Collaborative Effort Creates Commission on Domestic Violence

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Bonnie Arbittier / Rivard Report

The Collaborative Commission on Domestic Violence announces a plan to address the domestic violence epidemic at the Bexar County Courthouse on Friday morning.

Advocates, elected officials, and staff from both the City and County filled the southern steps of Bexar County Courthouse on Friday morning to announce the formation of the Collaborative Commission on Domestic Violence.

Assistant City Manager Colleen Bridger, who is co-chairing the commission with 150th District Court Judge Monique Diaz, said the commission is being built around the belief that domestic violence is preventable. The collaborative commission consists of members of law enforcement, the judiciary, City and County staff, nonprofits, and health care organizations. 

“If we work hard on those early things that lead to violence, we can start to move the needle on this issue,” Bridger said. “Preventing domestic violence requires us to prevent trauma in our families and intervening early will allow us to stop the cycle. We all have a role to play in our homes, families, and communities to stop violence before it starts, as well as supporting people who need services.”

Bexar County holds the dubious distinction of having the most domestic violence in the state of Texas. The San Antonio Police Department handled 25 domestic violence-related murders in 2018, Chief William McManus said.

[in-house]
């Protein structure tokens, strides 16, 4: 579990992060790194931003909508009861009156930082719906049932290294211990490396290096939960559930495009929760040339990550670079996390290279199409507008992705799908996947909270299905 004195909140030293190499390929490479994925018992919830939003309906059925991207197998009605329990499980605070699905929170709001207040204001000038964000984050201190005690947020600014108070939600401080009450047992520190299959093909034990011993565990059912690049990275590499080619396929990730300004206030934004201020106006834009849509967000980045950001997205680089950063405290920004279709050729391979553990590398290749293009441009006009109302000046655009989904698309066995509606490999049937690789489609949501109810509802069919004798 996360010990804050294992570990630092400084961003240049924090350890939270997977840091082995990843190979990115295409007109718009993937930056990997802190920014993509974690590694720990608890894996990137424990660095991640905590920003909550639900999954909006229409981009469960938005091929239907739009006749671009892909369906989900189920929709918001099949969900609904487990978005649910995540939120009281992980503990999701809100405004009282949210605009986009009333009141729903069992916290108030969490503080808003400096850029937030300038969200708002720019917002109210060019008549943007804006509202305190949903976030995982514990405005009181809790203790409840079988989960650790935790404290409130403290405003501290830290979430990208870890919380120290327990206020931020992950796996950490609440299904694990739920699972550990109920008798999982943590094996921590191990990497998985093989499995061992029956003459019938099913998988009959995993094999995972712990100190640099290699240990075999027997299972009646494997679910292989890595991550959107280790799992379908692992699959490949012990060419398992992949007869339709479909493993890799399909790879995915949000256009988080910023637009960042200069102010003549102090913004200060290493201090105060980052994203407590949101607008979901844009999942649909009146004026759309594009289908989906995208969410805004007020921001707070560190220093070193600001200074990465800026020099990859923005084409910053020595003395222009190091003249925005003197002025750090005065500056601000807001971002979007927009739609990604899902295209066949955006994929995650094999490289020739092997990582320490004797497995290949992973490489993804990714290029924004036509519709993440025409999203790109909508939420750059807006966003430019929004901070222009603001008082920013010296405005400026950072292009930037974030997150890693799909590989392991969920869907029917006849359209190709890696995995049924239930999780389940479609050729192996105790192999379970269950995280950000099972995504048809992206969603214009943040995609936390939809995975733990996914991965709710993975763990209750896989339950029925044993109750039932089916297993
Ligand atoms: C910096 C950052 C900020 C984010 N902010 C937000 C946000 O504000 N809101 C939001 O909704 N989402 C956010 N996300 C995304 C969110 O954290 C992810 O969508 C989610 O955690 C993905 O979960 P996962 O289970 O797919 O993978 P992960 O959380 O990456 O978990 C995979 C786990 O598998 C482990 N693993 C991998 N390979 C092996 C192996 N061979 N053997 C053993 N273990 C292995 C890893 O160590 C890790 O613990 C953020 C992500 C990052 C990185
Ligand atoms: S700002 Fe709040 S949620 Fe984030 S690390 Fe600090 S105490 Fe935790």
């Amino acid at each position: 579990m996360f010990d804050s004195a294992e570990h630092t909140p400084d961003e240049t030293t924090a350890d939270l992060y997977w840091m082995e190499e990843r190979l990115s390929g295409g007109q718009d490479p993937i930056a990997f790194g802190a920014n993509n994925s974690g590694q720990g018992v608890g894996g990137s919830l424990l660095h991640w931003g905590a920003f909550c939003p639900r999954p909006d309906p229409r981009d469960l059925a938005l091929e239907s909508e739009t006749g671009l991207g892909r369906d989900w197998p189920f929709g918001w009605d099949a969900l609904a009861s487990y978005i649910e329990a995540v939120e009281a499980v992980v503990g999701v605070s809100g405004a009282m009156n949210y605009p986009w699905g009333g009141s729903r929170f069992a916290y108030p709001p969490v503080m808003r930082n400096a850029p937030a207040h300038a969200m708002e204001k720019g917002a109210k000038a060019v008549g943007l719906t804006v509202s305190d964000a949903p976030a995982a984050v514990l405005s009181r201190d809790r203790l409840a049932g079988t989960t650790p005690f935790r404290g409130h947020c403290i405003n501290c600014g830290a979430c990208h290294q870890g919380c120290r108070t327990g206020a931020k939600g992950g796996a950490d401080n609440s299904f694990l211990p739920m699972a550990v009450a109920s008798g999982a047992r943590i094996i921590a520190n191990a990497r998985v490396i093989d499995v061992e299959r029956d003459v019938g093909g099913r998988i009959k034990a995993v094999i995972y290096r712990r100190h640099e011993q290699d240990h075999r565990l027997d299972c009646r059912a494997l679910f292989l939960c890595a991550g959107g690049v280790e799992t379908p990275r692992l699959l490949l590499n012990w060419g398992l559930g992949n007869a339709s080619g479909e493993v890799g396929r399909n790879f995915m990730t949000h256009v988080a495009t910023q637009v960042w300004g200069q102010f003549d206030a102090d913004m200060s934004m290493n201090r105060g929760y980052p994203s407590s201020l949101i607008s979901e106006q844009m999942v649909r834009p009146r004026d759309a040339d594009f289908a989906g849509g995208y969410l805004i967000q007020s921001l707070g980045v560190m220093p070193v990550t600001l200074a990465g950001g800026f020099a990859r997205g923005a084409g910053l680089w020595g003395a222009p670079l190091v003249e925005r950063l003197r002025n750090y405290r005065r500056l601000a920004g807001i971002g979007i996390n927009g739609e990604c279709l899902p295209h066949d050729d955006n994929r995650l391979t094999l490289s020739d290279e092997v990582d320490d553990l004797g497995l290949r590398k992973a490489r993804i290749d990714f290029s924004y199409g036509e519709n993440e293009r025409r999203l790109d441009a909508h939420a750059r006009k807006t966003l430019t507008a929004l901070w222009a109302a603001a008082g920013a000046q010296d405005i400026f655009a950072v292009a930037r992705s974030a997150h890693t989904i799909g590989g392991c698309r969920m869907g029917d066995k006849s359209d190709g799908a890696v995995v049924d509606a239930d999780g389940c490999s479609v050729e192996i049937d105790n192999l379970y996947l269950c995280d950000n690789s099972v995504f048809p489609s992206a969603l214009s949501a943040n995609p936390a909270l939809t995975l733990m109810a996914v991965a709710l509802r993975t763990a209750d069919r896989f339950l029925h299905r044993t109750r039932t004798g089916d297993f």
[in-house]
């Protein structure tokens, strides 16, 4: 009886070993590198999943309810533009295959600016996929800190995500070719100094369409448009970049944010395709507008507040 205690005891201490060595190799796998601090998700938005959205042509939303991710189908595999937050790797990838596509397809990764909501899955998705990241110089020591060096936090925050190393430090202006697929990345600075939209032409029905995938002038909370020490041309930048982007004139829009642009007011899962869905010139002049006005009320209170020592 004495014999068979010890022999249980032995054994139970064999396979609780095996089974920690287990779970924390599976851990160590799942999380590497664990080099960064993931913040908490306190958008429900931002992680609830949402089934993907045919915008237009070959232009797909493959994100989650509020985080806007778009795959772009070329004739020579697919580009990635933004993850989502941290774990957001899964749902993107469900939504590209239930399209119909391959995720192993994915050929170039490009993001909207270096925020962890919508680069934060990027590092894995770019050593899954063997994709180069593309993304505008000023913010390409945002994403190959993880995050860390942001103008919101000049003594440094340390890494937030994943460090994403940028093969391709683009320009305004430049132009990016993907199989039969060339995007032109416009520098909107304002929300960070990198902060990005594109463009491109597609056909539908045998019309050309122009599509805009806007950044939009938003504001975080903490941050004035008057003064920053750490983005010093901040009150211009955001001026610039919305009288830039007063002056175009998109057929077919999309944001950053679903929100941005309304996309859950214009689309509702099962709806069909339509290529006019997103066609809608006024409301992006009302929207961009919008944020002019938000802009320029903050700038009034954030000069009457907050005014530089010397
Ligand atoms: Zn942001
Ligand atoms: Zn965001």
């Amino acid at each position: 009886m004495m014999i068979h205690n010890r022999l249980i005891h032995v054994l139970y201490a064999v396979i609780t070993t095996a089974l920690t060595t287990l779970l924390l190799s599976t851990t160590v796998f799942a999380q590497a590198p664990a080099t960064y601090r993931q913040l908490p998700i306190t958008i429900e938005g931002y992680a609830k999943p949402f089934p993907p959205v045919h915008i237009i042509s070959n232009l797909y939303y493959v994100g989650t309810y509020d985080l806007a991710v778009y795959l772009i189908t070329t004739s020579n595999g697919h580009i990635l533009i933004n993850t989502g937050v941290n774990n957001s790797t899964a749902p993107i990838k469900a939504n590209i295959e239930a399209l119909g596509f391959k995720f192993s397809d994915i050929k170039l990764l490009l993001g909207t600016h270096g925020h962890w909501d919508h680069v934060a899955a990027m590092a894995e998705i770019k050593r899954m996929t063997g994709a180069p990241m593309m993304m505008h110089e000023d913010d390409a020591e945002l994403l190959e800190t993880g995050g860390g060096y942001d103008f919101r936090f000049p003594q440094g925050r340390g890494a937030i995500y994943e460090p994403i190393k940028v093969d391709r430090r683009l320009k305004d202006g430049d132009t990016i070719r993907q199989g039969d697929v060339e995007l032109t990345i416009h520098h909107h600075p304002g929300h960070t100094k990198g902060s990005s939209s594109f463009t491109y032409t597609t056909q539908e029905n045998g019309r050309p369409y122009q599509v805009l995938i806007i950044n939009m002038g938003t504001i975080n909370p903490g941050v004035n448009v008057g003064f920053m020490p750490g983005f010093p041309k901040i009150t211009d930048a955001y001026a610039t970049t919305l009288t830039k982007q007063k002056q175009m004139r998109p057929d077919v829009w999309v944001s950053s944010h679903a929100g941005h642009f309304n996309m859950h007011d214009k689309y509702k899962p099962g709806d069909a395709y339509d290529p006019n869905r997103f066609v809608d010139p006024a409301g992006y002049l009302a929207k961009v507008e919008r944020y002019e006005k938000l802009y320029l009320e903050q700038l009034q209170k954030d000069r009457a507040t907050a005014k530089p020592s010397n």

This increase in deaths led City Council to request a comprehensive report on domestic violence and how to address it through the 2020 budget. The plan, so far, has three parts, Bridger explained: compiling data and metrics on domestic violence, discovering gaps in addressing domestic violence, and building on the Center for Disease Control’s framework on preventing domestic violence.

The commission will work on the fourth and final part – a work plan for the next year. City staff will present the finalized version of the comprehensive report at the end of October.

The commission met for the first time last Friday. Its next priorities are to find subcommittee members and roll out an educational campaign around domestic violence awareness, Bridger said. Entities such as law enforcement, the Battered Women and Children’s Shelter, United Way, and the Human Services Department provide services for people who need help, but the number of choices can be overwhelming.

“That’s the challenge we’re going to be working on in the next five years: how do we make it a one-stop-shop for people who are afraid and don’t know what to do?” Bridger said. “For now, we want to highlight there are resources available for people and that we want to help.”

The commission has five committees focused on the judiciary, law enforcement, prosecution, health care, and nonprofit sides of addressing domestic violence. 

During Friday’s press conference, McManus shared a diary entry from Tammy Ramirez, a 25-year-old who was allegedly murdered by her boyfriend in December.

“The day I met him I didn’t think he’d put his hands on me,” McManus read. “I felt so safe in his arms. Now he’s hit me, injured my body, over assumptions. It hurts me to be with someone who doesn’t trust me.”

That entry stopped short in the middle of a sentence, McManus said. Three days after she wrote those words, Ramirez was killed.

“Domestic violence is very problematic and very difficult for victims,” he said. “Hopefully this commission that is being run so well by Dr. Bridger and Judge Diaz will make a difference.”

Diaz said she holds domestic violence as a personal issue after previously representing victims of domestic violence in her law practice, as well as having friends and family members who have been affected by it.

“Our system has failed the victims of domestic violence in our community, but we are all standing here in unison refusing to accept that,” she said.

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